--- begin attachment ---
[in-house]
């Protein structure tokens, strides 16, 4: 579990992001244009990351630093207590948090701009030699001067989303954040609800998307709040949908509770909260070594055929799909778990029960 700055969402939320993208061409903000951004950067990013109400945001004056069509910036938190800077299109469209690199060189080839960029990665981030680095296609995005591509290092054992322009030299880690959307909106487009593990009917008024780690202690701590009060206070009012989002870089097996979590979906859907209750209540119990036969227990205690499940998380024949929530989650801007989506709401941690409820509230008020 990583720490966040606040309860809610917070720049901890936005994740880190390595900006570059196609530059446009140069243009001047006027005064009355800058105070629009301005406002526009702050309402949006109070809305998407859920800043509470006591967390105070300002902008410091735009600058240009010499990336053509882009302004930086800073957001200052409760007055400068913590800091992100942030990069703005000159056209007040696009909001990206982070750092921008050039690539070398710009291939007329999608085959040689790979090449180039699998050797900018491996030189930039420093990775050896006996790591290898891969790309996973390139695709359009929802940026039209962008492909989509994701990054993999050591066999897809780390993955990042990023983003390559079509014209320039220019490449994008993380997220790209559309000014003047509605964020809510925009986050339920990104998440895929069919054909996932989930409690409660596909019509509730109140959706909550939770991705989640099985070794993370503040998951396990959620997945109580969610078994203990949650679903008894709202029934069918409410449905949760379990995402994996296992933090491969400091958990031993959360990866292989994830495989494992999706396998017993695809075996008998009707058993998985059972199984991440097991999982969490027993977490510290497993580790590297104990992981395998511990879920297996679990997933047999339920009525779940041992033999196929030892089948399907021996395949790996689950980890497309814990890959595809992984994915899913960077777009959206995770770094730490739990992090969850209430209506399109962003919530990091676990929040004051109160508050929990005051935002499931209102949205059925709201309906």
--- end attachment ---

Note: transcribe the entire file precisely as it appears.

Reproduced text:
[in-house]
């Protein structure tokens, strides 16, 4: 579990992001244009990351630093207590948090701009030699001067989303954040609800998307709040949908509770909260070594055929799909778990029960 700055969402939320993208061409903000951004950067990013109400945001004056069509910036938190800077299109469209690199060189080839960029990665981030680095296609995005591509290092054992322009030299880690959307909106487009593990009917008024780690202690701590009060206070009012989002870089097996979590979906859907209750209540119990036969227990205690499940998380024949929530989650801007989506709401941690409820509230008020 990583720490966040606040309860809610917070720049901890936005994740880190390595900006570059196609530059446009140069243009001047006027005064009355800058105070629009301005406002526009702050309402949006109070809305998407859920800043509470006591967390105070300002902008410091735009600058240009010499990336053509882009302004930086800073957001200052409760007055400068913590800091992100942030990069703005000159056209007040696009909001990206982070750092921008050039690539070398710009291939007329999608085959040689790979090449180039699998050797900018491996030189930039420093990775050896006996790591290898891969790309996973390139695709359009929802940026039209962008492909989509994701990054993999050591066999897809780390993955990042990023983003390559079509014209320039220019490449994008993380997220790209559309000014003047509605964020809510925009986050339920990104998440895929069919054909996932989930409690409660596909019509509730109140959706909550939770991705989640099985070794993370503040998951396990959620997945109580969610078994203990949650679903008894709202029934069918409410449905949760379990995402994996296992933090491969400091958990031993959360990866292989994830495989494992999706396998017993695809075996008998009707058993998985059972199984991440097991999982969490027993977490510290497993580790590297104990992981395998511990879920297996679990997933047999339920009525779940041992033999196929030892089948399907021996395949790996689950980890497309814990890959595809992984994915899913960077777009959206995770770094730490739990992090969850209430209506399109962003919530990091676990929040004051109160508050929990005051935002499931209102949205059925709201309906």